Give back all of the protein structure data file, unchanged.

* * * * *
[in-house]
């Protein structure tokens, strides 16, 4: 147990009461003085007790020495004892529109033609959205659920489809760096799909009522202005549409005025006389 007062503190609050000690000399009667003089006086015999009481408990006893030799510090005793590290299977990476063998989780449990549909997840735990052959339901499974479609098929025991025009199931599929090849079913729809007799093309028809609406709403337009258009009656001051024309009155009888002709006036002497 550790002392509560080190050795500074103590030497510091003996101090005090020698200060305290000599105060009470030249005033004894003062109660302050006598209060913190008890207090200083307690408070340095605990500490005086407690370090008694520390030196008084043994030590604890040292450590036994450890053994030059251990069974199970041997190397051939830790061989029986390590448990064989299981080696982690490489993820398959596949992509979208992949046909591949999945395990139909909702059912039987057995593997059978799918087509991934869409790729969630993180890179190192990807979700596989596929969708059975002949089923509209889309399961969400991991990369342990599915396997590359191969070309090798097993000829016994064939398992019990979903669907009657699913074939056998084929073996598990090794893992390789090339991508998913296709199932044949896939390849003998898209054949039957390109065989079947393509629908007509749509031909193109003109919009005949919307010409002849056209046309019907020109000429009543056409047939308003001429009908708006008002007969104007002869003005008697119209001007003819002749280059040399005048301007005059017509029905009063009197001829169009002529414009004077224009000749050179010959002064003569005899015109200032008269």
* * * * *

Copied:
[in-house]
């Protein structure tokens, strides 16, 4: 147990009461003085007790020495004892529109033609959205659920489809760096799909009522202005549409005025006389 007062503190609050000690000399009667003089006086015999009481408990006893030799510090005793590290299977990476063998989780449990549909997840735990052959339901499974479609098929025991025009199931599929090849079913729809007799093309028809609406709403337009258009009656001051024309009155009888002709006036002497 550790002392509560080190050795500074103590030497510091003996101090005090020698200060305290000599105060009470030249005033004894003062109660302050006598209060913190008890207090200083307690408070340095605990500490005086407690370090008694520390030196008084043994030590604890040292450590036994450890053994030059251990069974199970041997190397051939830790061989029986390590448990064989299981080696982690490489993820398959596949992509979208992949046909591949999945395990139909909702059912039987057995593997059978799918087509991934869409790729969630993180890179190192990807979700596989596929969708059975002949089923509209889309399961969400991991990369342990599915396997590359191969070309090798097993000829016994064939398992019990979903669907009657699913074939056998084929073996598990090794893992390789090339991508998913296709199932044949896939390849003998898209054949039957390109065989079947393509629908007509749509031909193109003109919009005949919307010409002849056209046309019907020109000429009543056409047939308003001429009908708006008002007969104007002869003005008697119209001007003819002749280059040399005048301007005059017509029905009063009197001829169009002529414009004077224009000749050179010959002064003569005899015109200032008269």